Just short of five years ago, the 158-year-old investment bank Lehman Brothers filed for bankruptcy, setting off a chain of events that rivaled, and in some instances exceeded, that of the Great Depression. A staggering 473 banks have since failed, and many others experienced unprecedented losses, capital depletion, and shareholder dilution.
Yet, a small handful of lenders emerged from the ashes bigger and stronger than ever. Those run by prudent bankers with a genuine respect for risk management were in a position to exploit the chaos to their own benefit and to that of their shareholders.
Perhaps no picture illustrates the difference between these conflicting experiences than the following graph, which depicts the growth and destruction of shareholder value at the nation's four largest banks by assets: JPMorgan Chase (JPM -2.58%), Wells Fargo (WFC -3.33%), Bank of America (BAC -3.32%), and Citigroup (C -3.02%).
While JPMorgan and Wells Fargo were among the most powerful banks going into the crisis, they've since transformed into veritable behemoths.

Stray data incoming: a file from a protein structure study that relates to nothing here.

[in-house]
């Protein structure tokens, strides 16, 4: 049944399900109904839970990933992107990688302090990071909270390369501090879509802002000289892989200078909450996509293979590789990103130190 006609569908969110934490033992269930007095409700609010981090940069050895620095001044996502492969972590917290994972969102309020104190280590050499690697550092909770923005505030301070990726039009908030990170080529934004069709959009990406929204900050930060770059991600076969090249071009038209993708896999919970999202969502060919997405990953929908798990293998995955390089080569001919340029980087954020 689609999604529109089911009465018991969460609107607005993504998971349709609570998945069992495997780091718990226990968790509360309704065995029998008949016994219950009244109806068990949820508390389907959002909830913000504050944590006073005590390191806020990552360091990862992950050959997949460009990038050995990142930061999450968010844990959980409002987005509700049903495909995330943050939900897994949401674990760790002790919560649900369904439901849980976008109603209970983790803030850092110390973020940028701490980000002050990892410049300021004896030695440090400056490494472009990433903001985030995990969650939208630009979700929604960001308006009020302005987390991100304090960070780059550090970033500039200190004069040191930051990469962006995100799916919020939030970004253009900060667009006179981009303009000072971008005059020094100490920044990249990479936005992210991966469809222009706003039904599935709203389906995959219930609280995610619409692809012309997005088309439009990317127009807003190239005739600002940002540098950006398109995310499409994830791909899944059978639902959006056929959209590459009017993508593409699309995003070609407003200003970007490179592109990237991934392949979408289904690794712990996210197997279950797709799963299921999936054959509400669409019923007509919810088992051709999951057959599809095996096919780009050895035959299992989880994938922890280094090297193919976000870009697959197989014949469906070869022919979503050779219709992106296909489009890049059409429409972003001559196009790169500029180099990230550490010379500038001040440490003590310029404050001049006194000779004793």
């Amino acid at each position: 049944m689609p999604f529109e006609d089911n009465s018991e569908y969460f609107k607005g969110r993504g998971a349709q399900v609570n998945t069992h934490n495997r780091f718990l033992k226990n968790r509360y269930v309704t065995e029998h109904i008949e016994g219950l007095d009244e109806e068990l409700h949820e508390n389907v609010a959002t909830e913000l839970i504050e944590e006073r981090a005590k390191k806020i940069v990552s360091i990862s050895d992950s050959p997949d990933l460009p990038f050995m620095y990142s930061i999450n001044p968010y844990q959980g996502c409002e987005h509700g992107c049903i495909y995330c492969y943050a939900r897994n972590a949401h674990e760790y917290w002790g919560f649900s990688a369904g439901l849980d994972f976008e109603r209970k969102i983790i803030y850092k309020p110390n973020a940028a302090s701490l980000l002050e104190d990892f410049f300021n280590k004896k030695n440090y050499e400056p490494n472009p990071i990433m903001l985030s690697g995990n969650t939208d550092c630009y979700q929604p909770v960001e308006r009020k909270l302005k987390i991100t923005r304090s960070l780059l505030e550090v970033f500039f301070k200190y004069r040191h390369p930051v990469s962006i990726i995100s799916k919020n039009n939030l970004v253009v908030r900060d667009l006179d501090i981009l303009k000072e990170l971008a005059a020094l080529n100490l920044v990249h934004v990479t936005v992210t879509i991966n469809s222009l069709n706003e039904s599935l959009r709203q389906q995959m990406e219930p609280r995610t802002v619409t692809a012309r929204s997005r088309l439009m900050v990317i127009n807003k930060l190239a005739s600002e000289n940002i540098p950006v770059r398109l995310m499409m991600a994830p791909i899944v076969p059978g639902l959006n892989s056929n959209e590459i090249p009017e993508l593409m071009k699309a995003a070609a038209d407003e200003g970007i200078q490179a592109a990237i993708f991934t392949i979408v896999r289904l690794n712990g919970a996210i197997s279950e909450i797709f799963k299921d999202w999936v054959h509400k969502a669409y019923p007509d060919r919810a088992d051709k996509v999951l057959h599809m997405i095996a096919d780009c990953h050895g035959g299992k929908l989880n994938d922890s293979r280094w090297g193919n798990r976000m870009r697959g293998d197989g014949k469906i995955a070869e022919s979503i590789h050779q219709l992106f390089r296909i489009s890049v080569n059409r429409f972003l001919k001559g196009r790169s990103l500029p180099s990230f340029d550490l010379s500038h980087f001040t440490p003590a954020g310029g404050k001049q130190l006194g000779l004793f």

JPMorgan picked up Bear Stearns' famed primary brokerage operation and Washington Mutual's expansive branch network and deposit base for pennies on the dollar. And in one fell swoop, Wells Fargo went from being a regional lender to a nationwide mortgage powerhouse, controlling an estimated 30% of the domestic market for home loans via its bargain acquisition of Wachovia.
Meanwhile, Bank of America and Citigroup have been forced to retrench in the face of tens of billions of dollars' worth of losses. Both banks plunged headlong into the subprime mortgage market, and neither emerged unscathed. Bank of America alone has paid out upwards of $50 billion dollars to atone for the previous misdeeds of Countrywide Financial.
The lessons from these divergent experiences remain as apt today as they were five years ago. In the first case, it is a banker's job to manage risk. Every couple of decades, most economies experience some type of financial downturn. Banks led by bankers who don't account for this in the construction of their portfolios will suffer, if not outright fail.
And in the second case, it's always prudent to be wary of a growth-by-acquisition business model. This goes for all companies, but particularly so for banks given that they stand the risk, as Bank of America can attest, of unwittingly acquiring a ticking time bomb.